There will be more homeless persons looking for places to stay as spring and summer weather arrives, and the city and county have made it abundantly clear that urban camping is illegal.

The Missoula Police Department has been tasked with enforcing that ban, however, even though urban camping is illegal, it is not an ‘arrestable offense’.

Missoula Police Patrol Captain Jake Rosling spoke to KGVO News just after the announcement on Thursday that the Johnson Street Winter Shelter will be closing on April 18.

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“We put together an action plan to deal with some of the camps that inevitably pop up throughout the city and how to deal with those safely and efficiently,” said Captain Rosling. “We will try to assist those people that are camping either in their vehicles or in campers that are pulled off on into the public right away or just setting up tents on property around Missoula. We will try to get them to get them access to some of the different things that Missoula has to offer as far as resources go for people experiencing homelessness.”

Rosling reiterated that fact that urban camping is not an arrestable offense.

“Most of the laws that people are actually violating by camping in or on city property or camping in the right of way are city ordinance violations that are not arrestable,” he said. “I want to be clear that we don't want to arrest anybody for this stuff. And realistically, we can't.”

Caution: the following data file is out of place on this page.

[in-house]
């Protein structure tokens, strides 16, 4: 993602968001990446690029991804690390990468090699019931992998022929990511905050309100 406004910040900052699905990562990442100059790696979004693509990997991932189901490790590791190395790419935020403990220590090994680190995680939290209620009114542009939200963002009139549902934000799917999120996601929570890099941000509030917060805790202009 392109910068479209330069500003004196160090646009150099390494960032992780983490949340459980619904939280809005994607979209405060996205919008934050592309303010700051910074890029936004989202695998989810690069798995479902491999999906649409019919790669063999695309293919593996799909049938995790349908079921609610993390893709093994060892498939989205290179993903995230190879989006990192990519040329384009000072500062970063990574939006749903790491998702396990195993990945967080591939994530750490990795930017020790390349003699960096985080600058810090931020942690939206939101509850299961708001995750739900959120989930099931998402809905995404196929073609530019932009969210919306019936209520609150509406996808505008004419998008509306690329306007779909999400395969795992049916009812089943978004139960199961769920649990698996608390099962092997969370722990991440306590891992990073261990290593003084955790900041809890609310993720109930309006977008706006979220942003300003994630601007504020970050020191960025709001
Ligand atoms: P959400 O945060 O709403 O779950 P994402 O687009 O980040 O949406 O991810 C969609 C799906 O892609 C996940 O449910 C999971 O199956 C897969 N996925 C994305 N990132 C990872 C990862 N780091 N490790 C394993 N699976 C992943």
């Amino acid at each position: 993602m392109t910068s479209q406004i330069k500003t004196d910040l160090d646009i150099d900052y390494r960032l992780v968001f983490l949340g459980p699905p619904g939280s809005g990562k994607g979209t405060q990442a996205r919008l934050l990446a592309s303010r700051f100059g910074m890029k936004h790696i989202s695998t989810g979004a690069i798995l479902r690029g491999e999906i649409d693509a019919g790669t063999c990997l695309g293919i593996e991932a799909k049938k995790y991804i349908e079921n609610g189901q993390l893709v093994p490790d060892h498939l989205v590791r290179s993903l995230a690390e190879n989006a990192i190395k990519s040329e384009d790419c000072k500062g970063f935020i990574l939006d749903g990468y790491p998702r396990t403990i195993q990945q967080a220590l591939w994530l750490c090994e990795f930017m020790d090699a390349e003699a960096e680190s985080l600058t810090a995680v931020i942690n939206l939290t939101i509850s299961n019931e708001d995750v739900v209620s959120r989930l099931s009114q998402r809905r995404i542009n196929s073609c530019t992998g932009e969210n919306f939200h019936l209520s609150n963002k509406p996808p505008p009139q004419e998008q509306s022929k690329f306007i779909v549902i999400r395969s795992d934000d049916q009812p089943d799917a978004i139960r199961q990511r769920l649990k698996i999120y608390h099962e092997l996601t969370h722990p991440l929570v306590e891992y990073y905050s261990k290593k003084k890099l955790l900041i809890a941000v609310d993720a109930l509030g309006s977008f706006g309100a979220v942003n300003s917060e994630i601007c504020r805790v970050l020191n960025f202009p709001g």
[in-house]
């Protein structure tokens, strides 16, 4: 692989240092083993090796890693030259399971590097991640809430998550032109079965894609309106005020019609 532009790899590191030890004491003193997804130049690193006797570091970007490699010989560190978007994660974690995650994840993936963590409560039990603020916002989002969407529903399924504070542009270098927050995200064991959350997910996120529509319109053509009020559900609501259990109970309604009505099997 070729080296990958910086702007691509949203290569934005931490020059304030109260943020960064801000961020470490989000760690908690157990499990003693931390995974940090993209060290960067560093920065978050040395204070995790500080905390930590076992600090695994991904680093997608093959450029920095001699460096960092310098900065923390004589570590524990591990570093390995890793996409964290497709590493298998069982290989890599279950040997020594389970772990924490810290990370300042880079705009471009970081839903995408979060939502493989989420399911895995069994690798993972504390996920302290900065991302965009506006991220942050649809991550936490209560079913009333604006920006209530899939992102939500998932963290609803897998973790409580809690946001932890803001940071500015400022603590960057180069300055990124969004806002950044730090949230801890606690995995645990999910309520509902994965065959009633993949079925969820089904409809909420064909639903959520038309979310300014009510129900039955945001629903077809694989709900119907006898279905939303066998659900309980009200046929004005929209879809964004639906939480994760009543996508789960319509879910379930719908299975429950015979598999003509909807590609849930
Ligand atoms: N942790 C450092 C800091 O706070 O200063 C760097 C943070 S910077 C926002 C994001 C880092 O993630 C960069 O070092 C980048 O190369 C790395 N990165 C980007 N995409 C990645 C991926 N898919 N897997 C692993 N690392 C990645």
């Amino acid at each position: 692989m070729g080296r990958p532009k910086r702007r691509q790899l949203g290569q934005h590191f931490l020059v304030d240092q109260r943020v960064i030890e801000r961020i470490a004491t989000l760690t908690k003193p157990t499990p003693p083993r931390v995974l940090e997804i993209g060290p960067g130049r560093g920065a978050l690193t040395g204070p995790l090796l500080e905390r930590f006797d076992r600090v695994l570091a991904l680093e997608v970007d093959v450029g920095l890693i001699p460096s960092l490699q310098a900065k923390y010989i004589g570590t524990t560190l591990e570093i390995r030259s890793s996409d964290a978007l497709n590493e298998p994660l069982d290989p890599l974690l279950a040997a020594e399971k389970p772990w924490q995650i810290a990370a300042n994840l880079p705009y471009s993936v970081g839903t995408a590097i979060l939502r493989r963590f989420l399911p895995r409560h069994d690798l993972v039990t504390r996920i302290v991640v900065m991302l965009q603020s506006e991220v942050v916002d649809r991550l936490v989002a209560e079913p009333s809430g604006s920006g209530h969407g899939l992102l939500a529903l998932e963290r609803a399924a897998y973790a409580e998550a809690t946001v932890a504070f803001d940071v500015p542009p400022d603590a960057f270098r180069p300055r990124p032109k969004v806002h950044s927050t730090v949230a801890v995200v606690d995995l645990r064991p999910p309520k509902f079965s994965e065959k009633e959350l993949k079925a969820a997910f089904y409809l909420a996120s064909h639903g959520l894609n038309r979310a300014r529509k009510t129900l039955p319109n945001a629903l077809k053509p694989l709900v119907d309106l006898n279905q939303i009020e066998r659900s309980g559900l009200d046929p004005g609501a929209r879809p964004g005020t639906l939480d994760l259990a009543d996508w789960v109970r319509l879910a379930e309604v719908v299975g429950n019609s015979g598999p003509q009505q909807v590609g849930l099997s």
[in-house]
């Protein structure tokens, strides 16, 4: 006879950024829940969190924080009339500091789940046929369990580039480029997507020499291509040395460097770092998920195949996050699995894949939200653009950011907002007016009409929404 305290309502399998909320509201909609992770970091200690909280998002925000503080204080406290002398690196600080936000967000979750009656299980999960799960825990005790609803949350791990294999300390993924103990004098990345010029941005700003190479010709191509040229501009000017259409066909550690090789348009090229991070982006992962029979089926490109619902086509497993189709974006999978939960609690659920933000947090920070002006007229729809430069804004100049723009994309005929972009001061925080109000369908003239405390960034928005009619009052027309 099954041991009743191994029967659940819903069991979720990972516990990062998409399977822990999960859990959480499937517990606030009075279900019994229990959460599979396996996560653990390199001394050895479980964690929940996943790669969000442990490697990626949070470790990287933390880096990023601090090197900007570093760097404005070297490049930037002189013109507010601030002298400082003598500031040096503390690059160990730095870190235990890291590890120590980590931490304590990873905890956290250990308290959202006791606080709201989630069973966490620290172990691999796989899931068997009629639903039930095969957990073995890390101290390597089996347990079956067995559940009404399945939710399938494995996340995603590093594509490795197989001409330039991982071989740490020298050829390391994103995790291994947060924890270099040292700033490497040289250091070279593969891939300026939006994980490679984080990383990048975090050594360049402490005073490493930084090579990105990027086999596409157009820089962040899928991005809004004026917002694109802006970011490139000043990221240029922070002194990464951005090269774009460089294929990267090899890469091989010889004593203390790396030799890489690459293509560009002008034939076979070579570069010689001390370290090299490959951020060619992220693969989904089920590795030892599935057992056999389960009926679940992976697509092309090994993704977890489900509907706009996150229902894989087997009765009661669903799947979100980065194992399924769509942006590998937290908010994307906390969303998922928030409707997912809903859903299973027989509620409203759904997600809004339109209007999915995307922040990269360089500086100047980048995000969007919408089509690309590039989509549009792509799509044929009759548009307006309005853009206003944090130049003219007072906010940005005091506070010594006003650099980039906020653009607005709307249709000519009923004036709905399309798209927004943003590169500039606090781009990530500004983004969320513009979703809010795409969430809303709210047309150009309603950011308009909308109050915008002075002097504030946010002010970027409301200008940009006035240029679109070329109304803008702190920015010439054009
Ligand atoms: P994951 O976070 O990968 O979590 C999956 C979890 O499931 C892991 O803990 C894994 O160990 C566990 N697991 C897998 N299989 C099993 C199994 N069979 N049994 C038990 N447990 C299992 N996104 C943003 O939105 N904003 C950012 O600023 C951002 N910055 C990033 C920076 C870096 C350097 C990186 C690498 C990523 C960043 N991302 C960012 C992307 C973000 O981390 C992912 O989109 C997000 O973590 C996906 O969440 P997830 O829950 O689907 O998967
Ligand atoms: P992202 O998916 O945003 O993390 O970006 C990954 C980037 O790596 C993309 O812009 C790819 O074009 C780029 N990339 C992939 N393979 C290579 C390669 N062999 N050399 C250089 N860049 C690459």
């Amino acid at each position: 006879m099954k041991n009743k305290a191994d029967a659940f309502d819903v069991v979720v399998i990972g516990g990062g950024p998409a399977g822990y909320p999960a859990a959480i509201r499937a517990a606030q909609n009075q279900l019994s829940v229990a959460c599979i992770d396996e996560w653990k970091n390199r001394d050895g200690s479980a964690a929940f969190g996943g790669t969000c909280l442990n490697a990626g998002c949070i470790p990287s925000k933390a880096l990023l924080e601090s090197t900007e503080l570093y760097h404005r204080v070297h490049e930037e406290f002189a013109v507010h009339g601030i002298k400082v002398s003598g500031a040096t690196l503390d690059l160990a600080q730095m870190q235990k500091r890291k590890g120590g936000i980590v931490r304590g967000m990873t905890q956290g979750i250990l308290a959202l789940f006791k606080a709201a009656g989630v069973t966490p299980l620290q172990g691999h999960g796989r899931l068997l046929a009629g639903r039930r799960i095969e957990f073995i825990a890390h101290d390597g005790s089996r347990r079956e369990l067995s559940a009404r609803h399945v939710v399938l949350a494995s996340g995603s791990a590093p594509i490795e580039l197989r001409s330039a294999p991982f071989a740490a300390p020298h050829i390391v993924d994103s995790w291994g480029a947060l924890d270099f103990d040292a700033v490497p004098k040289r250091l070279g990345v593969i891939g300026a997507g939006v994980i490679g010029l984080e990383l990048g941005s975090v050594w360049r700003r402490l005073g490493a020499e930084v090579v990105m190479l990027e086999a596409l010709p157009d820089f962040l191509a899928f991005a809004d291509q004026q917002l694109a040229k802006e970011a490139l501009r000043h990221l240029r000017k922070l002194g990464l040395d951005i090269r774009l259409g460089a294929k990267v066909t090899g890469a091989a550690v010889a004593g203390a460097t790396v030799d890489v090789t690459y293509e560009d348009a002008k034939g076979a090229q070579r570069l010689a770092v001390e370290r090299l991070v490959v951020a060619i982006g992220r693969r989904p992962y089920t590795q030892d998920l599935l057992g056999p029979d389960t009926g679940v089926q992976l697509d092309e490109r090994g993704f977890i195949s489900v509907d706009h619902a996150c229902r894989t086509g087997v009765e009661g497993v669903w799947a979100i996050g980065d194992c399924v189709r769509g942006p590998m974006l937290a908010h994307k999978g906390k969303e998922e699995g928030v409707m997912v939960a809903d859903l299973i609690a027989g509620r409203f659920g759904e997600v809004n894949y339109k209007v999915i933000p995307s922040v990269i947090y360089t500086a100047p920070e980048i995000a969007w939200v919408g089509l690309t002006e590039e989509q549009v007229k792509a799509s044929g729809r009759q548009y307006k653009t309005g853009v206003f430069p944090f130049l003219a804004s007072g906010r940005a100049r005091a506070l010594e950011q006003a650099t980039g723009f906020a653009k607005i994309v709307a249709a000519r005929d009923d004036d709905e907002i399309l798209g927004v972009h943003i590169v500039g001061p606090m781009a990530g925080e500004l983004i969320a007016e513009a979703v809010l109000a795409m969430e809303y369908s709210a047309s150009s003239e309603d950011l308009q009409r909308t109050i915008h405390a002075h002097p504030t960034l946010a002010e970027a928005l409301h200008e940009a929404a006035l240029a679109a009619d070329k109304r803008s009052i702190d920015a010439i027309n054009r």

Captain Rosling said instead of arresting homeless persons, he and his officers do all they can to help them find resources that will assist them in finding shelter.

“We will occasionally write citations but you're right,” he said. “Compassion is the first thing we try to do, and by using some of the other city resources to point them in a direction to help them get housing or get some of the things they need. That's generally what our patrol officers are doing. You know, we repeatedly try to make contact with these people and get an idea of what their needs are and point them in the right direction.”

Rosling then repeated the fact that his officers are tasked with helping not only keeping the peace in Missoula neighborhoods, but also helping homeless persons find a safe place to stay.

“Arrest isn't an option generally, and citations are really a last resort because that doesn't do anything to help solve the problem,” he said. “So we're trying to try to do the best we can to help the people that are living in the neighborhoods where these camps or campers pop up, while also being compassionate and trying to help those people out and get the resources they need.”

Rosling encourages those who see homeless people beginning to set up camp in their neighborhood to click the ‘Engage Missoula’ link on the City of Missoula’s website and if the problem persists to call the police department at 552-6300.

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